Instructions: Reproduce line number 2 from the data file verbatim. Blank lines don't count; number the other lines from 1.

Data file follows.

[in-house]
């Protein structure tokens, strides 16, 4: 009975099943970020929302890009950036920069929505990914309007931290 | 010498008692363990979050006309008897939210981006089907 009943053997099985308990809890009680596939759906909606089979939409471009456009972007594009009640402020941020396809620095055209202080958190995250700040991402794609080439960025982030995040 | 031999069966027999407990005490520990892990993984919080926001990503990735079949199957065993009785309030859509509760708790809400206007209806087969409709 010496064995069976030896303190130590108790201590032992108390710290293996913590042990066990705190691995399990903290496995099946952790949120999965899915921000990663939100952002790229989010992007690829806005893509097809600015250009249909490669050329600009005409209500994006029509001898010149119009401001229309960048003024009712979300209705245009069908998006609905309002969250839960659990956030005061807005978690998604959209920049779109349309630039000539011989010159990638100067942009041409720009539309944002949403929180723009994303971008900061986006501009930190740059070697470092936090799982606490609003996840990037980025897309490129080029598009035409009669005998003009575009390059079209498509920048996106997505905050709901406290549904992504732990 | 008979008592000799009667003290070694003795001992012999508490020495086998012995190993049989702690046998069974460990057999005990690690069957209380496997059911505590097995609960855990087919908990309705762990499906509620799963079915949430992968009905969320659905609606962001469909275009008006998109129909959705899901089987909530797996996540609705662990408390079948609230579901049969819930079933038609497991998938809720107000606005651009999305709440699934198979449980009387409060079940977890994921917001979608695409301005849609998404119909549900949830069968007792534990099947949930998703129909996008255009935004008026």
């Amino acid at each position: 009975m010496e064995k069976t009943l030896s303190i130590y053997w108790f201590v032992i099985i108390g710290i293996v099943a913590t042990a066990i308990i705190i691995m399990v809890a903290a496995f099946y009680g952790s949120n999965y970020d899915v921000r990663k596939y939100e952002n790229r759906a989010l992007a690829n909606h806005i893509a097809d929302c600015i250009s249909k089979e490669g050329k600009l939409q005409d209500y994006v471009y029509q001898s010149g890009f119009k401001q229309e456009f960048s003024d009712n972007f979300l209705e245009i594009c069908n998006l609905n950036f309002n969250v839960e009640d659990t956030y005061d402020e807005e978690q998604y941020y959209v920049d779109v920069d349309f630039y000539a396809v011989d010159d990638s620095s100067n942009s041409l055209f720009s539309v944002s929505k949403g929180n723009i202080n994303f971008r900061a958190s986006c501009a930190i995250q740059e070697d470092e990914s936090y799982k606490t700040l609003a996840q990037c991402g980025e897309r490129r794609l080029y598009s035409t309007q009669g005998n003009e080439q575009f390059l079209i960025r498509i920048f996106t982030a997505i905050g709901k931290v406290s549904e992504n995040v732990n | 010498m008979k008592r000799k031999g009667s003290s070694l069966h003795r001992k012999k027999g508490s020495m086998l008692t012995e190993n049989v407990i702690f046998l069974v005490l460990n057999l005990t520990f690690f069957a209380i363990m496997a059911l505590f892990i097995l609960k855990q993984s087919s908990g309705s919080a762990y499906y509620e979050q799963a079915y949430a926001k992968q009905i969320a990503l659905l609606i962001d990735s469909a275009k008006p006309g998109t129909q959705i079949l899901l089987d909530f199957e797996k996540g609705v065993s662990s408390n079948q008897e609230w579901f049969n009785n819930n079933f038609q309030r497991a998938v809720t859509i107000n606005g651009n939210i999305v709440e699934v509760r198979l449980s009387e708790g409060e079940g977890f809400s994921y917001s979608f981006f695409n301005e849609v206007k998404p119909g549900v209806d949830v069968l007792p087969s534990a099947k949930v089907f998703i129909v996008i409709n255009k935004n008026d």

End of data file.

């Protein structure tokens, strides 16, 4: 009975099943970020929302890009950036920069929505990914309007931290 | 010498008692363990979050006309008897939210981006089907 009943053997099985308990809890009680596939759906909606089979939409471009456009972007594009009640402020941020396809620095055209202080958190995250700040991402794609080439960025982030995040 | 031999069966027999407990005490520990892990993984919080926001990503990735079949199957065993009785309030859509509760708790809400206007209806087969409709 010496064995069976030896303190130590108790201590032992108390710290293996913590042990066990705190691995399990903290496995099946952790949120999965899915921000990663939100952002790229989010992007690829806005893509097809600015250009249909490669050329600009005409209500994006029509001898010149119009401001229309960048003024009712979300209705245009069908998006609905309002969250839960659990956030005061807005978690998604959209920049779109349309630039000539011989010159990638100067942009041409720009539309944002949403929180723009994303971008900061986006501009930190740059070697470092936090799982606490609003996840990037980025897309490129080029598009035409009669005998003009575009390059079209498509920048996106997505905050709901406290549904992504732990 | 008979008592000799009667003290070694003795001992012999508490020495086998012995190993049989702690046998069974460990057999005990690690069957209380496997059911505590097995609960855990087919908990309705762990499906509620799963079915949430992968009905969320659905609606962001469909275009008006998109129909959705899901089987909530797996996540609705662990408390079948609230579901049969819930079933038609497991998938809720107000606005651009999305709440699934198979449980009387409060079940977890994921917001979608695409301005849609998404119909549900949830069968007792534990099947949930998703129909996008255009935004008026």